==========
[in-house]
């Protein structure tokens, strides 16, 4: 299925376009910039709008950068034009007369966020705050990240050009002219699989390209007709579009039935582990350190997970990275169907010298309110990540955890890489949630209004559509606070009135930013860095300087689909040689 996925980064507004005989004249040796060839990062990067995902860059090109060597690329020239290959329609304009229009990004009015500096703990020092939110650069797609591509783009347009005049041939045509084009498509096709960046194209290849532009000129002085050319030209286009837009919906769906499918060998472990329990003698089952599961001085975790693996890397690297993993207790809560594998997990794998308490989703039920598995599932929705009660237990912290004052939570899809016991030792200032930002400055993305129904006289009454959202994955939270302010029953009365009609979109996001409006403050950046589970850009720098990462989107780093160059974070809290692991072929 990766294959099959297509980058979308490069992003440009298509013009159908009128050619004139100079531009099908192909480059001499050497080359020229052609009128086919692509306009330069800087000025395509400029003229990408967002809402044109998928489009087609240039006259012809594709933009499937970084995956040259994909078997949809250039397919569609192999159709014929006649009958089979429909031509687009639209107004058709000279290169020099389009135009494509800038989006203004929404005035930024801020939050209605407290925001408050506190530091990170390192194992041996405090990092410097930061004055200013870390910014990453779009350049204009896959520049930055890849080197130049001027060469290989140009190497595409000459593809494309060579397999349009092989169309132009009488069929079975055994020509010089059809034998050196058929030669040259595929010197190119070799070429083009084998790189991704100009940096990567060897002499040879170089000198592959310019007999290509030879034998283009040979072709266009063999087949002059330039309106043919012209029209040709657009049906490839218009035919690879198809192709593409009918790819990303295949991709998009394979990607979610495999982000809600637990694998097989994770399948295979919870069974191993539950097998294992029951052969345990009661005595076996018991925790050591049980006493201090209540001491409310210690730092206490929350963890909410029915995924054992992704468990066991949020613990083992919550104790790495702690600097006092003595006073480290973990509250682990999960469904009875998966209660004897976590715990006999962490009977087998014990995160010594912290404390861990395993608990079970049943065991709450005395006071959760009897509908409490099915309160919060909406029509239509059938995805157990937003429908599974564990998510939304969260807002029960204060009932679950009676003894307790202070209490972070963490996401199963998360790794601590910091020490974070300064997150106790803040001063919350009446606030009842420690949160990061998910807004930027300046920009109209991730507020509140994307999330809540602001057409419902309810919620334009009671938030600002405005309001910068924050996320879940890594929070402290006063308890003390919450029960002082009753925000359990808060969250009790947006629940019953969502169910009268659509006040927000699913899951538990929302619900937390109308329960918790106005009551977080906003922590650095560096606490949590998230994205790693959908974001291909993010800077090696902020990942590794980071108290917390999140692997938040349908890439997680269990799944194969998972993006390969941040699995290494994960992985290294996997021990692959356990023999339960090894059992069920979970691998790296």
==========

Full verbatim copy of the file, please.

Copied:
[in-house]
């Protein structure tokens, strides 16, 4: 299925376009910039709008950068034009007369966020705050990240050009002219699989390209007709579009039935582990350190997970990275169907010298309110990540955890890489949630209004559509606070009135930013860095300087689909040689 996925980064507004005989004249040796060839990062990067995902860059090109060597690329020239290959329609304009229009990004009015500096703990020092939110650069797609591509783009347009005049041939045509084009498509096709960046194209290849532009000129002085050319030209286009837009919906769906499918060998472990329990003698089952599961001085975790693996890397690297993993207790809560594998997990794998308490989703039920598995599932929705009660237990912290004052939570899809016991030792200032930002400055993305129904006289009454959202994955939270302010029953009365009609979109996001409006403050950046589970850009720098990462989107780093160059974070809290692991072929 990766294959099959297509980058979308490069992003440009298509013009159908009128050619004139100079531009099908192909480059001499050497080359020229052609009128086919692509306009330069800087000025395509400029003229990408967002809402044109998928489009087609240039006259012809594709933009499937970084995956040259994909078997949809250039397919569609192999159709014929006649009958089979429909031509687009639209107004058709000279290169020099389009135009494509800038989006203004929404005035930024801020939050209605407290925001408050506190530091990170390192194992041996405090990092410097930061004055200013870390910014990453779009350049204009896959520049930055890849080197130049001027060469290989140009190497595409000459593809494309060579397999349009092989169309132009009488069929079975055994020509010089059809034998050196058929030669040259595929010197190119070799070429083009084998790189991704100009940096990567060897002499040879170089000198592959310019007999290509030879034998283009040979072709266009063999087949002059330039309106043919012209029209040709657009049906490839218009035919690879198809192709593409009918790819990303295949991709998009394979990607979610495999982000809600637990694998097989994770399948295979919870069974191993539950097998294992029951052969345990009661005595076996018991925790050591049980006493201090209540001491409310210690730092206490929350963890909410029915995924054992992704468990066991949020613990083992919550104790790495702690600097006092003595006073480290973990509250682990999960469904009875998966209660004897976590715990006999962490009977087998014990995160010594912290404390861990395993608990079970049943065991709450005395006071959760009897509908409490099915309160919060909406029509239509059938995805157990937003429908599974564990998510939304969260807002029960204060009932679950009676003894307790202070209490972070963490996401199963998360790794601590910091020490974070300064997150106790803040001063919350009446606030009842420690949160990061998910807004930027300046920009109209991730507020509140994307999330809540602001057409419902309810919620334009009671938030600002405005309001910068924050996320879940890594929070402290006063308890003390919450029960002082009753925000359990808060969250009790947006629940019953969502169910009268659509006040927000699913899951538990929302619900937390109308329960918790106005009551977080906003922590650095560096606490949590998230994205790693959908974001291909993010800077090696902020990942590794980071108290917390999140692997938040349908890439997680269990799944194969998972993006390969941040699995290494994960992985290294996997021990692959356990023999339960090894059992069920979970691998790296």